The whole 'disturbingly wide smile and red eyes with no pupils' has become pretty cliche, and I'm glad they didn't go that route.
09-23-2013 04:01 AM
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Alardem Offline
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Post: #6
RE: A question for y'all

I'd been visualizing a giant pig to be at the heart of the Machine.
09-23-2013 04:14 AM
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sasaluvsamnesia7 Offline
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Post: #7
RE: A question for y'all

Throughout as I played, I tried my hardest not to die because I didn't want to experience death in game. I wanted to feel as if I was in Mandus's shoes, and so, yeah, I was nervous to know what happens when you die, but when I saw how I felt less afraid. (I didn't die until close to the end, when I fell in the water and the electric, invisible water-dweller got me.) The game actually put me ahead of the fall instead of making me try again, sadly, so I know what you mean. Some sort of death sequence would've been quite interesting, instead of the same-old scratch marks on the screen like what we got in the original.
09-23-2013 06:52 AM
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Hirnwirbel Offline
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RE: A question for y'all

Quote: One of the reasons why I found the original ATDD so scary is due to that, before I encountered any monsters, I felt very scared of how the game was going to kill me. By that I mean I wasn't so much afraid of dying as I was afraid of what the monster would do to me before I die.
Quote: I wanted to feel as if I was in Mandus's shoes, and so, yeah, I was nervous to know what happens when you die, but when I saw how I felt less afraid.
Exactly my thoughts. I think the next big hurdle in the evolution of horror games is finding something other than player death and savepoints as a consequence for failing.
We already got rid of combat and are experimenting with finding alternatives for traditional ressource management and item-based puzzles (whether successfully or not is open for debate), but we're still stuck in the mindset of healthpoints and die-and-try-again. Games like Amnesia are forced to make sure the game is easy enough that the player rarely dies, because they have to hide the fact that dieing is actually nothing to be afraid of...
Quote:For me, the monsters aren't intrinsically scary. They're scary because of WHAT they are, HOW they were brought about, and what they represent. The way they appear is only a fraction of what makes them frightening.
I agree... maybe this means the way to go is not trying to startle the player or show him disturbing imagery, but to give him an actual reason to be afraid of getting caught by enemies? Not mere gameplay repercussions, but consequences related to the setting and story, that stay "inside" the game world.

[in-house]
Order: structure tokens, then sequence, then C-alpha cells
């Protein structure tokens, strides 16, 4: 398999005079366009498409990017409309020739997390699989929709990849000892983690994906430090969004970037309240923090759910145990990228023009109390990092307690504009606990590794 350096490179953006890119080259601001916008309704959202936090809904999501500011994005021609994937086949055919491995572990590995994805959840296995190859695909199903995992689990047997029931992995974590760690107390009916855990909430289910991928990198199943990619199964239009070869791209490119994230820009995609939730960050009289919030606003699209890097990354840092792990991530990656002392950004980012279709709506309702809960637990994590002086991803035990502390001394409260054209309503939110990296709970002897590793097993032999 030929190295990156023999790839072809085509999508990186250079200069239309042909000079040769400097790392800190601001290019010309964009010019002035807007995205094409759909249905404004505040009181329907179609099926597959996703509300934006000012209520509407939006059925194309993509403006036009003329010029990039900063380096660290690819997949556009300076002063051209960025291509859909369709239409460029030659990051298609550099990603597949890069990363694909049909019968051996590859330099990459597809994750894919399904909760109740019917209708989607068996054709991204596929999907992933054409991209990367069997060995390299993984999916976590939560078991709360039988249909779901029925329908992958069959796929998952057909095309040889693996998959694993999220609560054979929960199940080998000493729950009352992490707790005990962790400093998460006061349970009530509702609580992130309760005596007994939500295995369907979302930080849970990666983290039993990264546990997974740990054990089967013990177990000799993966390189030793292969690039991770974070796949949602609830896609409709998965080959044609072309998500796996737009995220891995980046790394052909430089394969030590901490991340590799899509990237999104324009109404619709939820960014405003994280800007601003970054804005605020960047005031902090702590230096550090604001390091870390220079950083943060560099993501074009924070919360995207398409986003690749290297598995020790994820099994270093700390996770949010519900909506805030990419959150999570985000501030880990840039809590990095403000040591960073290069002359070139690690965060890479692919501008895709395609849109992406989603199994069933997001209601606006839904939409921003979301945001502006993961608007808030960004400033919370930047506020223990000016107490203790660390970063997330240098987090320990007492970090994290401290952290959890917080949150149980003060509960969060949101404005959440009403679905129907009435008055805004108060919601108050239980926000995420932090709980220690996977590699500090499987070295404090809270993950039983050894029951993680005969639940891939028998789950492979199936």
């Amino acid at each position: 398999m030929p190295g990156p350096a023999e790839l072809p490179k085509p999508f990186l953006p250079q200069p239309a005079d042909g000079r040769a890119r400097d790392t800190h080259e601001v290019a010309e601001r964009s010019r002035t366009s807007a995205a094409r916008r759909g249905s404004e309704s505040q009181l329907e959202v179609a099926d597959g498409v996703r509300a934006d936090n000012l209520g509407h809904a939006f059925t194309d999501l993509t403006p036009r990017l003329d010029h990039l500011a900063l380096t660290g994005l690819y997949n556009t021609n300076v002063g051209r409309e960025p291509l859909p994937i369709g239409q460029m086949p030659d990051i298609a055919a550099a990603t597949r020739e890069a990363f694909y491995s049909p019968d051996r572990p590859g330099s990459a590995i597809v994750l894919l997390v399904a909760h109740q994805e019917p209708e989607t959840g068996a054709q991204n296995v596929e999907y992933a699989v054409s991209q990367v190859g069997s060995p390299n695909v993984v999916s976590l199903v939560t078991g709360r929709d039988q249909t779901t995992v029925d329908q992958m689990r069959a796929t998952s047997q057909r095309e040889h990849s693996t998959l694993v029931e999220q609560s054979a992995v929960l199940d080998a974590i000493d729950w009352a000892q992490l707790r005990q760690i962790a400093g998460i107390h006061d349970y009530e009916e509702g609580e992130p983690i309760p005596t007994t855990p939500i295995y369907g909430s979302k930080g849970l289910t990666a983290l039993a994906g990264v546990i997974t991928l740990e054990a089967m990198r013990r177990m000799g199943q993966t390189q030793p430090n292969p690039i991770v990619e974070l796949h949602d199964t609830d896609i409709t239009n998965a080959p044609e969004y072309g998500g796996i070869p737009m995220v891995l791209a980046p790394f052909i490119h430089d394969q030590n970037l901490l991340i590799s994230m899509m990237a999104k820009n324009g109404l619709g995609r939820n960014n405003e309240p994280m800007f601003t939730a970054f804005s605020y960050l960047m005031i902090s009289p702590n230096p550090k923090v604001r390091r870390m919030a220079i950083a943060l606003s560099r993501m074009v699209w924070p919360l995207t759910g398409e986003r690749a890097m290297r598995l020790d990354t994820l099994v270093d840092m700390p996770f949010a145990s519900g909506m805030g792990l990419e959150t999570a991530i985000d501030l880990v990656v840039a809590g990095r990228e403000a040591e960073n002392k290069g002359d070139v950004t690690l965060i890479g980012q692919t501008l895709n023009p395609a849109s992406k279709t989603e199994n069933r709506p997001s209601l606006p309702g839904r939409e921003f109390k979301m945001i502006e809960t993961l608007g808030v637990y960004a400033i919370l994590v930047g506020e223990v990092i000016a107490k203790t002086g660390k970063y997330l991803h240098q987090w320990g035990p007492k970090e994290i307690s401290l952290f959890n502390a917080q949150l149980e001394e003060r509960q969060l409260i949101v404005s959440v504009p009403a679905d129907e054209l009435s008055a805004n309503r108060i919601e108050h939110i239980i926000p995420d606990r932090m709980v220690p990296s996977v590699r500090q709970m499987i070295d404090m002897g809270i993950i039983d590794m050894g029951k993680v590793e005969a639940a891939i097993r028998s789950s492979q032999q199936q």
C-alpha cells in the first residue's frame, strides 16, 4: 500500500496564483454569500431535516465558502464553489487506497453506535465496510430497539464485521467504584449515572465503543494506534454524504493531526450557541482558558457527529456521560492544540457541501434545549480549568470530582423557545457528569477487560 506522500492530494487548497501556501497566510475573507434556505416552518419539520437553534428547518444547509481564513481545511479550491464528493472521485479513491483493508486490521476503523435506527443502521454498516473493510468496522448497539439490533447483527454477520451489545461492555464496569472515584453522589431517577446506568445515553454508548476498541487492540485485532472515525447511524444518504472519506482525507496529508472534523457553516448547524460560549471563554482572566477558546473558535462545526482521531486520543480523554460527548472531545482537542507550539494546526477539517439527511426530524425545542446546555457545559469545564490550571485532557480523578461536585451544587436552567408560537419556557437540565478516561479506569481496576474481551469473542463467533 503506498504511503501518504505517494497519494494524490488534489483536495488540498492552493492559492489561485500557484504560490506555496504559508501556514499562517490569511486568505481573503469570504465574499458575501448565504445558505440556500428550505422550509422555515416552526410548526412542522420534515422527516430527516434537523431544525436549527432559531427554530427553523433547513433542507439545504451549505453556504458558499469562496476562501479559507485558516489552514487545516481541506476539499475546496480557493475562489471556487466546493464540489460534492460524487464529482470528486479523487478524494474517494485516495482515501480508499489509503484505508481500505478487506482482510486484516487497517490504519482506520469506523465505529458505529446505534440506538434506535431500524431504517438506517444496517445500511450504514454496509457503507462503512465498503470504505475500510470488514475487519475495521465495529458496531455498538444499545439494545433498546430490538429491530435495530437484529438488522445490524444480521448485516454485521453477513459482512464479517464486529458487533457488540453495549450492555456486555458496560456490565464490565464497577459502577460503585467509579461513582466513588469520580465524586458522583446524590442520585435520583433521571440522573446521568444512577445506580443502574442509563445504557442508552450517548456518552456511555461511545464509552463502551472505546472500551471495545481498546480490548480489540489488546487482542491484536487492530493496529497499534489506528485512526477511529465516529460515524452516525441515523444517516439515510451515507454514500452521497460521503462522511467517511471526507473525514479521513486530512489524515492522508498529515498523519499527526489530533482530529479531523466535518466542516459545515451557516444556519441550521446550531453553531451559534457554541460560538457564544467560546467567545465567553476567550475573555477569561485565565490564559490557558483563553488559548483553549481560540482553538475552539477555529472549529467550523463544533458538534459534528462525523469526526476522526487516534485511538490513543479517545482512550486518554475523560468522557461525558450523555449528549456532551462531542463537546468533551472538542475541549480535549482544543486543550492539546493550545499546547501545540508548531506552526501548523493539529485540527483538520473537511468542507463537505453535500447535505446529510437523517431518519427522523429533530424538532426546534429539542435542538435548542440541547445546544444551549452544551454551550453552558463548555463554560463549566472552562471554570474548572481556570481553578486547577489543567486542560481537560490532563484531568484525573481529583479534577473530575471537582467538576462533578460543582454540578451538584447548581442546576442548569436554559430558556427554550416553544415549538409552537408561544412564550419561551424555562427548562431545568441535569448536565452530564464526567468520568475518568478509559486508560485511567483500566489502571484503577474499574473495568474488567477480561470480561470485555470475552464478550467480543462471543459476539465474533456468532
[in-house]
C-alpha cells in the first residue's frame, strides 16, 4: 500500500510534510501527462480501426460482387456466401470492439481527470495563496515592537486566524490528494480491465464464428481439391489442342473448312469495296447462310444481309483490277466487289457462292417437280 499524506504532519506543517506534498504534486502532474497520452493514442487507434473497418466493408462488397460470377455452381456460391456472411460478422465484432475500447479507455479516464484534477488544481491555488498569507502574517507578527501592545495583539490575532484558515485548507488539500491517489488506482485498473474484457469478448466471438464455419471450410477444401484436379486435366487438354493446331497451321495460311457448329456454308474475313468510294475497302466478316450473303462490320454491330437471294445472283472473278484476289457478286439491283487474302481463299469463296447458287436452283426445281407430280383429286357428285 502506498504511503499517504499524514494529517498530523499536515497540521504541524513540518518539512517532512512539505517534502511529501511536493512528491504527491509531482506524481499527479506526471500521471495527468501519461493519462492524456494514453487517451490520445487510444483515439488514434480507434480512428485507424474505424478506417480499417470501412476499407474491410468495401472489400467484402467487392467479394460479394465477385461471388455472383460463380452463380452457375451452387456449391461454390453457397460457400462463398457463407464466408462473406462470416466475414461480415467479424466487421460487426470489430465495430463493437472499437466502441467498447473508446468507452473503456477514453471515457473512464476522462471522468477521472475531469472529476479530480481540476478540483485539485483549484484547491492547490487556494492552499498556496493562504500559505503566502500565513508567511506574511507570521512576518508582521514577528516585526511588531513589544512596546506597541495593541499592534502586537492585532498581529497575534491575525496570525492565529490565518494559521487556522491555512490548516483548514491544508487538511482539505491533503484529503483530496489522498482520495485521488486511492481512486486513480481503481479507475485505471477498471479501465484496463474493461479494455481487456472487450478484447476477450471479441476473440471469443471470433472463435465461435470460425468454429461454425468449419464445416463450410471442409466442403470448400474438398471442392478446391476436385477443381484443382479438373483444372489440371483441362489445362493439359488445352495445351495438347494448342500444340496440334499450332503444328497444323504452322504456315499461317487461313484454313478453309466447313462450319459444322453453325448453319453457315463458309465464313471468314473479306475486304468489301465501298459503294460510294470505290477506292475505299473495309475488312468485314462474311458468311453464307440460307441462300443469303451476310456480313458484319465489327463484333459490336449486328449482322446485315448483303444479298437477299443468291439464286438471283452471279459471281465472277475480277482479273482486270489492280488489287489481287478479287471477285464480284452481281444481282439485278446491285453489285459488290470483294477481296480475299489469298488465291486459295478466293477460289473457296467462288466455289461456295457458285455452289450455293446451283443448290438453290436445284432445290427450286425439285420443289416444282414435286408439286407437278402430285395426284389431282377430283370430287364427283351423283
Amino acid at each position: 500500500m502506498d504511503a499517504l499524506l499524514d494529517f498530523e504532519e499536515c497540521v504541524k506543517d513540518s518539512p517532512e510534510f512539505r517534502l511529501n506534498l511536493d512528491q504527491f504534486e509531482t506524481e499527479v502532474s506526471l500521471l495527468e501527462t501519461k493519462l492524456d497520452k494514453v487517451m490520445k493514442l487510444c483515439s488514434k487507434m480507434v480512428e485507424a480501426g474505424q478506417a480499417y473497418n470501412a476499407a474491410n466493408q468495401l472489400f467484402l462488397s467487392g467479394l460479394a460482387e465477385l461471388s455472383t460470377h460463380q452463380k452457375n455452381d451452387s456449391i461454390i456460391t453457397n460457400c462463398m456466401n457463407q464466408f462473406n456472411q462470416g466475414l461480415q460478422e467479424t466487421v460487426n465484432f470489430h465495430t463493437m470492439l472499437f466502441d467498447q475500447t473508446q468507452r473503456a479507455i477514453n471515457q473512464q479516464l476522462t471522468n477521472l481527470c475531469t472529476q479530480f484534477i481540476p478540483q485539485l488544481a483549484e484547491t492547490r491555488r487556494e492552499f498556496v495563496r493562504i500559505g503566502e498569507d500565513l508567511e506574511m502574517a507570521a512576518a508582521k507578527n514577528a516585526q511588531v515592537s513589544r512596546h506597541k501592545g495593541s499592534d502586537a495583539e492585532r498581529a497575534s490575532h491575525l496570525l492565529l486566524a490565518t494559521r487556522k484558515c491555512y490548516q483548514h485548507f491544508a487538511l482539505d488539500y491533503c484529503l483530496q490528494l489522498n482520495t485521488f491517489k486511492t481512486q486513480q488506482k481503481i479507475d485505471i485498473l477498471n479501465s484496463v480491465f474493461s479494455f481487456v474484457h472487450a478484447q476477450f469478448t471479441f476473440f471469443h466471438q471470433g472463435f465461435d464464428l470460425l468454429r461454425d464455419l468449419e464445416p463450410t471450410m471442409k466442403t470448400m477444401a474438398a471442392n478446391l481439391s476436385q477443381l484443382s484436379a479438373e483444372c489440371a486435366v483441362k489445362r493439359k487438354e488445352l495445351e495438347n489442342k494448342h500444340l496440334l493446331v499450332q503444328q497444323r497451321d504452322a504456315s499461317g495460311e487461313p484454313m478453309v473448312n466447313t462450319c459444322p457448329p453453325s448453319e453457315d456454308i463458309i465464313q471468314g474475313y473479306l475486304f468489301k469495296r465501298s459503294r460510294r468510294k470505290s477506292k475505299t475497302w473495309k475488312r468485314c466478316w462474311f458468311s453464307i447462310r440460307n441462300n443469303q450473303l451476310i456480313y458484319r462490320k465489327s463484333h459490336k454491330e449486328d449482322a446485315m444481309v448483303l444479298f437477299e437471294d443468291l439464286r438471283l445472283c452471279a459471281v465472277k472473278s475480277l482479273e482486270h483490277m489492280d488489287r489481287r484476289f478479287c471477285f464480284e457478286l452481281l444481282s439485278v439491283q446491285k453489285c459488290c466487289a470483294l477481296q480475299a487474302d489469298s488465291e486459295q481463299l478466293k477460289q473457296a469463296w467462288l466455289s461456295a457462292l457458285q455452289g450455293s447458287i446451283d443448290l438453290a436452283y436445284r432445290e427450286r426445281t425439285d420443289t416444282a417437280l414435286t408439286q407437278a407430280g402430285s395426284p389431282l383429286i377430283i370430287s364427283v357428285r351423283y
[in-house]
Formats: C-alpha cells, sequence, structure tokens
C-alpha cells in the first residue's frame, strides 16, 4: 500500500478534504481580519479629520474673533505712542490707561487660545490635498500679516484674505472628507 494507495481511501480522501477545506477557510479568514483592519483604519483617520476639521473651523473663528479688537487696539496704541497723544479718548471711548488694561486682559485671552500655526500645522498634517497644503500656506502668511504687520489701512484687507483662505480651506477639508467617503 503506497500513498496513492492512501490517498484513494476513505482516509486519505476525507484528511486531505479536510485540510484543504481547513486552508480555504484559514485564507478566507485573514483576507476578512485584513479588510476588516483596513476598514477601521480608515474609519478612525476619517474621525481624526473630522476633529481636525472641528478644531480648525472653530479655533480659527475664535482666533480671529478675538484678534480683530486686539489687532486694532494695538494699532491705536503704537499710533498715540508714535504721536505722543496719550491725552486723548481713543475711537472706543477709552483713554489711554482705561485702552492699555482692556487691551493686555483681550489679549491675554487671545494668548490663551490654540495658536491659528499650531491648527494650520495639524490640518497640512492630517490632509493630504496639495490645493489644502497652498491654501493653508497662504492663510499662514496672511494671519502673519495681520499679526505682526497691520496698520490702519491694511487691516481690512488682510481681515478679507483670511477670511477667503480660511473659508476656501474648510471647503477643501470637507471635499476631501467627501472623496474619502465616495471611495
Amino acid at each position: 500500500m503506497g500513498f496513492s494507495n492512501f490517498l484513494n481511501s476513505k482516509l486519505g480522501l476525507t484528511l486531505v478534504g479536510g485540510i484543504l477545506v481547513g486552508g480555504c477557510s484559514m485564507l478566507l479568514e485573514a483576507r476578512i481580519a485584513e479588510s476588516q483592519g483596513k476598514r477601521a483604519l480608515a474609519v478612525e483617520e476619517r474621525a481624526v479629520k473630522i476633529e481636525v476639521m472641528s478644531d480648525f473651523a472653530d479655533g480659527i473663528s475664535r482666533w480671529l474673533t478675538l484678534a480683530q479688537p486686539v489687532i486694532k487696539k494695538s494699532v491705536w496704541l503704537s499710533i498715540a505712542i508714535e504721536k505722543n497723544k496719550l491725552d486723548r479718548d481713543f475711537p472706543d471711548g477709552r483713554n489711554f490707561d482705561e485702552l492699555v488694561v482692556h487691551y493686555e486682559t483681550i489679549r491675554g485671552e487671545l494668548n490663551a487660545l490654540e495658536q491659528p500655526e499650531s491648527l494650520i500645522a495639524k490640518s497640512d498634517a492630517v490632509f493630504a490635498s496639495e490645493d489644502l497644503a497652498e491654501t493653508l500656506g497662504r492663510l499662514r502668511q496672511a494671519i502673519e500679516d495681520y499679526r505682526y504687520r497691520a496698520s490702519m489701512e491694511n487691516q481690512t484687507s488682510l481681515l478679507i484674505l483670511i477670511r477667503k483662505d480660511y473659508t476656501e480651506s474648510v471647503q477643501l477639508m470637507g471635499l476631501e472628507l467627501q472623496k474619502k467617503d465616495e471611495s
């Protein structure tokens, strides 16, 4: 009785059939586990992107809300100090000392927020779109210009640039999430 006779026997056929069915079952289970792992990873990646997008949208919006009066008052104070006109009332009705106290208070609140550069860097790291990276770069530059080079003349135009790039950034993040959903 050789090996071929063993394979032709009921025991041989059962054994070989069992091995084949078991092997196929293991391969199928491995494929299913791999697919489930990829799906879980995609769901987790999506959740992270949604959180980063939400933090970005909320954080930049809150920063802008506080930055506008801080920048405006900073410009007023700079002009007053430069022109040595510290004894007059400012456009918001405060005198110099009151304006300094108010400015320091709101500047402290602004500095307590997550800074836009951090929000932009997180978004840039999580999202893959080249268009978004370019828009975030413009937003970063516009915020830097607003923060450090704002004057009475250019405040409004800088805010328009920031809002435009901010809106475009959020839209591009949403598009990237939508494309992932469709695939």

Very simple example: Imagine you were playing as a prisoner instead of Mandus and you were trying to escape from the machine. You don't fear death, you fear what would happen to you if they caught you and dragged you back to your cage... I think with the proper setup, a game could maybe succeed in making you feel this fear.

One experimental game that I found to have an interesting approach is I Can't Escape btw. A very short and simplistic flash game, but with a nice idea of how to induce a feeling of helplessness and rising panic in the player...
(This post was last modified: 09-23-2013 01:32 PM by Hirnwirbel.)
09-23-2013 01:27 PM
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Alardem Offline
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Post: #9
RE: A question for y'all

(09-23-2013 01:27 PM)Hirnwirbel Wrote:  One experimental game that I found to have an interesting approach is I Can't Escape btw. A very short and simplistic flash game, but with a nice idea of how to induce a feeling of helplessness and rising panic in the player...

You mean boredom?
09-23-2013 02:11 PM
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Hirnwirbel Offline
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RE: A question for y'all

Quote: You mean boredom?
*sigh* What a very constructive and informative post. See, that is the reason I prefer to have game design discussions outside of these forums nowadays...nothing against you personally, mind you, it's just an annoying tendency I'm noticing lately. -.-
09-23-2013 03:01 PM